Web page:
Extraordinary comeback sees Australia storm to victory in Chicago

Extraordinary comeback sees Australia storm to victory in Chicago

Extraordinary comeback sees Australia storm to victory in Chicago


By SailGP
20/06/2022 - 08:30

The Australia SailGP Team continues to set the championship benchmark in SailGP Season 3, as Tom Slingsby pulled off an impressive recovery to not only steal a last-minute spot in the event final, but overcome Great Britain and Canada to win the T-Mobile United States Sail Grand Prix | Chicago at Navy Pier.

Australia had looked set to miss its first event final since the France Sail Grand Prix in Saint-Tropez last September – after a last place finish in the day two opener – but went on to win the day's second race and edge Peter Burling's New Zealand out of a place in the final.

Slingsby then led Australia to a fifth straight final victory in SailGP as he led from start to finish in the three-boat final to open up a handy lead in the Season 3 standings after just two events.

Slingsby said: "Our team is just really good under pressure, I have always known that but it's nice for them to be recognized for it and for everyone to see how unbelievable they are. I know if we have a high-pressure situation, the team will perform."

For the second day running, the grandstands of Navy Pier were packed under sunny skies as Chicago SailGP fans turned out in force. The light winds meant a change to the F50 configuration, with teams racing with the largest 29 meter wing sail which still enabled the boats to foil in the lighter conditions and the day's top speed was 66kph – more than four times the average wind speed of the day.

Australia team strategist Nina Curtis said Chicago had been a very special place for the team to race. Curtis said: "It was just so cool, you could see the crowd and feel the energy. We had a few awesome sail-bys at the end and it was unreal."

For the second straight event final, Phil Robertson's Canada and Ben Ainslie's Great Britain were Australia's rivals for the title, with both left to rue what might have been after falling behind to Australia's fast start and never recovering.

Robertson improved his team's position from third in Bermuda to a second place finish on Lake Michigan in what continues to be an impressive debut to the championship.

Robertson said: "I think it's all been above expectations, I mean it's blowing my mind, obviously we are very happy and to be honest we are in a position we didn't expect to be, and it's an amazing entry. We are just riding this wave at the moment and hoping we can stay on it."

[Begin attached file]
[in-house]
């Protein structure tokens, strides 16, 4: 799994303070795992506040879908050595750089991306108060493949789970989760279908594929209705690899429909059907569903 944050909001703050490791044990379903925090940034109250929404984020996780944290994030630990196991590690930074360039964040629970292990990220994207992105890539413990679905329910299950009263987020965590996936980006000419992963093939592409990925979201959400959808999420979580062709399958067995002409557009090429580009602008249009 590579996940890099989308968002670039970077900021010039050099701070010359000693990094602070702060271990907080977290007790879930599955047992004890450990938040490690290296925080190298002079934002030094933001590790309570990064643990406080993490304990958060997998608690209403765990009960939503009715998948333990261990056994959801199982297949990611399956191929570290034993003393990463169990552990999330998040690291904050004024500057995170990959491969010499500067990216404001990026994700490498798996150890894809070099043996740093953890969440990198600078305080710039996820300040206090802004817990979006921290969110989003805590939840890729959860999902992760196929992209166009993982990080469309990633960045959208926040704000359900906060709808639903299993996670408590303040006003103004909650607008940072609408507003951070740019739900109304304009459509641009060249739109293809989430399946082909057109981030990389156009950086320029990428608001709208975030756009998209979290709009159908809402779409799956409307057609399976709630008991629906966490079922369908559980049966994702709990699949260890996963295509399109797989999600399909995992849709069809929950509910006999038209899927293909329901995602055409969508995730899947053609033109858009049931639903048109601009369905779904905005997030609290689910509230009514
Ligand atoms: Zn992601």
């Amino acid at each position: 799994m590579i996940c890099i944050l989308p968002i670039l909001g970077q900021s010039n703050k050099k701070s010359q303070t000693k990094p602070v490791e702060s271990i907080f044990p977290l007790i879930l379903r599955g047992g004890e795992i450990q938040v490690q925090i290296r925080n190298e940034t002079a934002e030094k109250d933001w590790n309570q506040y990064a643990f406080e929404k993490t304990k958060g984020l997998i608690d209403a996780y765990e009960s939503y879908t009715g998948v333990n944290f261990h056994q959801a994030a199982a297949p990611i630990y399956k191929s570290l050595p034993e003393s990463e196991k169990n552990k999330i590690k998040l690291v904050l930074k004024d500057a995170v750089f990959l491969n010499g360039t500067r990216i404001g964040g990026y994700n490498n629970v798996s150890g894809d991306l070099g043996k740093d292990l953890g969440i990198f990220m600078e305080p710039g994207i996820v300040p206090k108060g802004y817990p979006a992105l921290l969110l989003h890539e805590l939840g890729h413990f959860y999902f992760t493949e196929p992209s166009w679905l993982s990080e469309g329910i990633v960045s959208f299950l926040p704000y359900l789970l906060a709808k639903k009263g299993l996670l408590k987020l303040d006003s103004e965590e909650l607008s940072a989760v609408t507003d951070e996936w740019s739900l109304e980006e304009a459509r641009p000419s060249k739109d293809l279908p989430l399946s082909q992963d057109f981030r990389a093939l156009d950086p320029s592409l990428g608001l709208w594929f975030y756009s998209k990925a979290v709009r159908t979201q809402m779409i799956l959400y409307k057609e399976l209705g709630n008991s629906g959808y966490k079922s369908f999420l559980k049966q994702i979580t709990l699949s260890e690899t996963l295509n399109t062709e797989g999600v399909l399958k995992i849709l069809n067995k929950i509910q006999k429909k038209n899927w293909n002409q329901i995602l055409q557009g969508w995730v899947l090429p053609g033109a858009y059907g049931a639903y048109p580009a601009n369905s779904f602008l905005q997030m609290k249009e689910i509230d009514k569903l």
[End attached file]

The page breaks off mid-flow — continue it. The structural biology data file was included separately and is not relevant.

Ainslie was left regretting tactical decisions that saw his team fail to overcome Australia once again in a final.

Ainslie said: "If I could whirl that race back, there are a lot of things I would have done differently. It's a really interesting dynamic when you have three boats, you can't afford to try and get too tied up with one boat as the other boat will just nip in and steal it. We had a plan for the prestart which we didn't execute that well and in hindsight we might have changed that."

Elsewhere it was a day to savor for the France SailGP Team and driver Quentin Delapierre, as he claimed his first ever SailGP win, dominating the day's first race with an impressive display. But it was a weekend to forget for the home team as Jimmy Spithill and the U.S. SailGP Team finished eighth on the event ladder with the sole highlight a rallying third place in the event's final fleet race.

Attention now turns to the European leg of the championship which kicks off in Plymouth – Britain's Ocean City – for the Great Britain Sail Grand Prix on July 30 and 31.

Ainslie said: "Now we are looking forward to Plymouth. Getting out in front of our home crowd. Hopefully we get some good conditions and some strong winds. It will be great to get the crowds up on Plymouth Hoe, it's a natural amphitheater for this style of racing and it's going to be great."

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